One day, it must have been around 1951, the young Rolf Piayda stood on a road adjacent to the golf course watching a local banker as he tried several times to properly hit a ball out of the rough on the then 4th fairway. After several failed attempts the banker looked up and saw Mr.Piayda grinning and said "Then why don’t you try!" Mr. Piayda took off his coat and jacket, took the club, a pre-war hickory shafted Mashie or Niblick, and hit the ball out of the rough with his first attempt  in a long beautiful curve directly onto the fairway.

The banker said "Please come with me young man” and here began the "official" golf career of Rolf Piayda, who still in the early 2000s was one of Bielefeld’s most experienced golfers.

This is the description of the golf course Mr. Piayda gave me onsite:

The first tee was directly in front of the clubhouse and the fairway went downhill between today's DSC Arminia hockey field and the little zoo (“Heimattierpark Olderdissen”) along the public trail which is still in use today and which existed back then. The second hole was a par 3 going down towards the pond at Johannisthal. The second green sat immediately in front of the pond which is still there today. The third hole followed along the road to Hoberge-Uerentrup and was played slightly uphill. It was followed by another par three along the Dornberger Strasseand .  Holes 5 to 7 were on the Ochsenheide, just in front of the windmill, which is still in existence today and which is part of the Bielefelder Bauernhausmuseum. The fifth and seventh on Ochsenheide were long holes, the sixth hole was a par three. The eighth hole was slightly above the valley. The ninth hole ended exactly where the present-day hockey pitch is situated, which, of course, was not there at that time. Like most golf courses the ninth green was located directly in front of the clubhouse. The clubhouse was very popular, especially among the Germans, because all drinks were available on favourable terms.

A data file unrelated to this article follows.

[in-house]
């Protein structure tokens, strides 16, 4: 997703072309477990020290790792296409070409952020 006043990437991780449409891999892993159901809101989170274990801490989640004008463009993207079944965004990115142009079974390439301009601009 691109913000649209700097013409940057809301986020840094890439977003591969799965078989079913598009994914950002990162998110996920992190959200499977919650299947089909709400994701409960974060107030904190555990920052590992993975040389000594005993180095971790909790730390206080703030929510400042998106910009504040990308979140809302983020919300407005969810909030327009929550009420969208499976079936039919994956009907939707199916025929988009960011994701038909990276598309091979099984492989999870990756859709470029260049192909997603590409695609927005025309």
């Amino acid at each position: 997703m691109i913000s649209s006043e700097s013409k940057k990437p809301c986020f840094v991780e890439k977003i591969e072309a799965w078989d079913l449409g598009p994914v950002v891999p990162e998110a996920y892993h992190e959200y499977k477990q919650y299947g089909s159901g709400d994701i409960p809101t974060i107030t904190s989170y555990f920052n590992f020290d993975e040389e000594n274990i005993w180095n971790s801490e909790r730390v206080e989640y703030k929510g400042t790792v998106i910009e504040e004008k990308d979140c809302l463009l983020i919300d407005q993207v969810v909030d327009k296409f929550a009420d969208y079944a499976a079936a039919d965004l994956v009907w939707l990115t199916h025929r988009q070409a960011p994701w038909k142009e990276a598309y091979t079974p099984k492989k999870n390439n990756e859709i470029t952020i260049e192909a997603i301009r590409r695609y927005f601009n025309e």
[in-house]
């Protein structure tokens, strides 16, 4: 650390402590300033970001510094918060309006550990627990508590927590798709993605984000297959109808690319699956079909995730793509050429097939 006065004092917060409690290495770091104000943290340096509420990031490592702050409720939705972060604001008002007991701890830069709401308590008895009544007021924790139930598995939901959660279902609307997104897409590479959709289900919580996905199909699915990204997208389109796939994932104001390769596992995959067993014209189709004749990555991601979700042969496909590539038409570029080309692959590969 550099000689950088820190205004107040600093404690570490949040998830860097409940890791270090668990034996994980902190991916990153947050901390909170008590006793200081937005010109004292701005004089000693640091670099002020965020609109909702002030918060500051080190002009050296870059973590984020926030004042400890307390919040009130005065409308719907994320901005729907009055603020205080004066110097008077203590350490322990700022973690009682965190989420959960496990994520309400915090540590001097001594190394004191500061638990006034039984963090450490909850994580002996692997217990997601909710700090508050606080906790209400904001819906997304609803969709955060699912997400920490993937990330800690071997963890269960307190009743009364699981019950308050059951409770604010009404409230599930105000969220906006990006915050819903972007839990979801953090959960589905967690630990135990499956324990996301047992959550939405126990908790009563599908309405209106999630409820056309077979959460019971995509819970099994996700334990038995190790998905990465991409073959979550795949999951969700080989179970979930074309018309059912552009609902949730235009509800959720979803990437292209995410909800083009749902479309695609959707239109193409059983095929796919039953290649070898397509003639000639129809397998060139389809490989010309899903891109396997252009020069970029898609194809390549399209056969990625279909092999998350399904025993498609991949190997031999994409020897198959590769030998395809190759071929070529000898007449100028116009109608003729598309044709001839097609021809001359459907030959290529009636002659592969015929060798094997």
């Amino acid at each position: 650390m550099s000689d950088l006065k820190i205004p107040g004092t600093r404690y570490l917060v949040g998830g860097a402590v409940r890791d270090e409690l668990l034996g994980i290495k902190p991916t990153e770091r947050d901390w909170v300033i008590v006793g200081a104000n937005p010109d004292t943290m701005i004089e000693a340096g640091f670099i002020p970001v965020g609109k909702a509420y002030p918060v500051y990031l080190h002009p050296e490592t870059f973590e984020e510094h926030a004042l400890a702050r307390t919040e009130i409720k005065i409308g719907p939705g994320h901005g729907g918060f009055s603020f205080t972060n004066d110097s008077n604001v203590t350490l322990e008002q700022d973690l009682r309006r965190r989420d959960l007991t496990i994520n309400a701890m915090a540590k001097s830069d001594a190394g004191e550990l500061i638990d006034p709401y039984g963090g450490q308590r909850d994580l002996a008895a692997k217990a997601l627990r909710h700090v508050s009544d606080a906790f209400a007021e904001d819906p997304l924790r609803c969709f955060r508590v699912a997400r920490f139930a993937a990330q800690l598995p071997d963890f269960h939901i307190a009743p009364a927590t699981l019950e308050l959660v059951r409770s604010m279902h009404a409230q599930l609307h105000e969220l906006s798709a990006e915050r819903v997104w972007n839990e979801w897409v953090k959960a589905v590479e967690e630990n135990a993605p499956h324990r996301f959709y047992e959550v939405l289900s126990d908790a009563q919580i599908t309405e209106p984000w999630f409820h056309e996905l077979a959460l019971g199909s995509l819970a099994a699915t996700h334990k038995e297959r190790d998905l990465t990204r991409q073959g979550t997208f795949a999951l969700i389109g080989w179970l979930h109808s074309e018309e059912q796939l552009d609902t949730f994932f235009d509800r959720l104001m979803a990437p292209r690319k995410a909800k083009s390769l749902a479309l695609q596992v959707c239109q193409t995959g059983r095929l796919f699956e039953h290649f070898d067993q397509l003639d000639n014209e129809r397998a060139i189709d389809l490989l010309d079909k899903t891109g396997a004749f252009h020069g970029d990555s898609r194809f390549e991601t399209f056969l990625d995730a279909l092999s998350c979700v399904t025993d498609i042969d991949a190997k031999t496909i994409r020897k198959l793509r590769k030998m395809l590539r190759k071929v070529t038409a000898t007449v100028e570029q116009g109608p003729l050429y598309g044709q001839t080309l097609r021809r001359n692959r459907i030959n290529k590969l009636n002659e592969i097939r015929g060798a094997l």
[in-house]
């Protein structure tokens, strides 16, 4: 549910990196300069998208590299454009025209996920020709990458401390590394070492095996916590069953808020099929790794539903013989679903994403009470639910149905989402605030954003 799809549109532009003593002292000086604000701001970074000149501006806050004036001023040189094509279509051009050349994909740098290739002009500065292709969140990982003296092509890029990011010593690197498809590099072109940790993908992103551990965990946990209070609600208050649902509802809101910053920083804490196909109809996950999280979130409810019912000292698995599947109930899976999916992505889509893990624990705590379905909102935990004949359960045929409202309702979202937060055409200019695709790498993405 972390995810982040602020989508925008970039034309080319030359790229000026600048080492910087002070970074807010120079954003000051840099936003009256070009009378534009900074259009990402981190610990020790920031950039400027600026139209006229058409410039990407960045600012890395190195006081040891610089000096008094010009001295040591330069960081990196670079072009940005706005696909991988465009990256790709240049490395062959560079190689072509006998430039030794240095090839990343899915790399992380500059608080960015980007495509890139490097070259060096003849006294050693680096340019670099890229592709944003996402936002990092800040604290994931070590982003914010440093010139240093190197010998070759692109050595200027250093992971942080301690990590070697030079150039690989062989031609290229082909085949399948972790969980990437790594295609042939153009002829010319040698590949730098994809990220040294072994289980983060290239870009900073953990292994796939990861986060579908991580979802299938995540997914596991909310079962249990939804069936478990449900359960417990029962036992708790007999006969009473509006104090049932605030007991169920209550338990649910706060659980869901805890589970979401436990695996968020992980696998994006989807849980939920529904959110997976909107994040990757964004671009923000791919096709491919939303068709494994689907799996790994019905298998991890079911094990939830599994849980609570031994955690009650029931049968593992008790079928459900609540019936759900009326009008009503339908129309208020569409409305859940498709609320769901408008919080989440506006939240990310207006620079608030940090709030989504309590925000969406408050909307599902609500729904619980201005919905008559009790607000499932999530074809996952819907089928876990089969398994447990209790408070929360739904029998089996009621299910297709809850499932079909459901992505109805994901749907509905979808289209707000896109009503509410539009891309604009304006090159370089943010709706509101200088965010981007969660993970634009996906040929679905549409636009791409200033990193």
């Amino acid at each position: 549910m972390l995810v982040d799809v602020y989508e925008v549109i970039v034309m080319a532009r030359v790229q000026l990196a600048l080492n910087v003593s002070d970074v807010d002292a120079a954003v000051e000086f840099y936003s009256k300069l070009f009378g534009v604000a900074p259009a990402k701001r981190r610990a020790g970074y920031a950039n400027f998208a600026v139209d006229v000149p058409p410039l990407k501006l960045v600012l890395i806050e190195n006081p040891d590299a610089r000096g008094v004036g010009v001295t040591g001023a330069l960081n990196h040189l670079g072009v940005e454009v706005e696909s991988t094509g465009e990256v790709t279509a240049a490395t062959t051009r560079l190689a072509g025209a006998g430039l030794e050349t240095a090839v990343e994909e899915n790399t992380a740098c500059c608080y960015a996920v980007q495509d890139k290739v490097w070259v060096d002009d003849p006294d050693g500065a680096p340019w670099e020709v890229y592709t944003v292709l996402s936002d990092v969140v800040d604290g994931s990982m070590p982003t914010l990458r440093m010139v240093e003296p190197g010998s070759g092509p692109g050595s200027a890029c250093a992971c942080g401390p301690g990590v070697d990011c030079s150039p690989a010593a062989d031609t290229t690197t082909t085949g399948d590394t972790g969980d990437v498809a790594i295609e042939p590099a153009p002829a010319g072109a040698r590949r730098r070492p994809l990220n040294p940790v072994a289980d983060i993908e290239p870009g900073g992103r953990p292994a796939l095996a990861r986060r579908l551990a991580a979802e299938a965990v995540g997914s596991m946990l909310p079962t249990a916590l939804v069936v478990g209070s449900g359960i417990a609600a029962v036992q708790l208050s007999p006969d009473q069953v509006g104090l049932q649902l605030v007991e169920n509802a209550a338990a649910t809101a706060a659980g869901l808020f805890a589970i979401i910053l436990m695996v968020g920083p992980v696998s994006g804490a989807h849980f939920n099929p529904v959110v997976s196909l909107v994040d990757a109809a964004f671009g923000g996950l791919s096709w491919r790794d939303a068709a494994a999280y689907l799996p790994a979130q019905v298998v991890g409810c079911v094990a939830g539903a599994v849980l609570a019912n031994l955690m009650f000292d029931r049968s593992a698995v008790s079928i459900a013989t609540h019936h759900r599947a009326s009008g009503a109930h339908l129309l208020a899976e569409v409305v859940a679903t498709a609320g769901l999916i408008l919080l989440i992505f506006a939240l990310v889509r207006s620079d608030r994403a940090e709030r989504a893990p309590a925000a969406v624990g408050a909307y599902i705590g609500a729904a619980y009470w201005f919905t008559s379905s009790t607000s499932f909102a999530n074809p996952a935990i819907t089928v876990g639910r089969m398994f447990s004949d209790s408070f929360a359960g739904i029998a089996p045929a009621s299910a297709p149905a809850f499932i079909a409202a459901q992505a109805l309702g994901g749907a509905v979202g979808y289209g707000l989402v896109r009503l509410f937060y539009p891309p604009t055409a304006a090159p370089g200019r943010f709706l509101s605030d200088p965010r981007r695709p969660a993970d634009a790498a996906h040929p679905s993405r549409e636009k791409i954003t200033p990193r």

British Army Golf Course Bielefeld, West Germany. The seventh green and windmill in 1950.

The seventh green and windmill in 1950.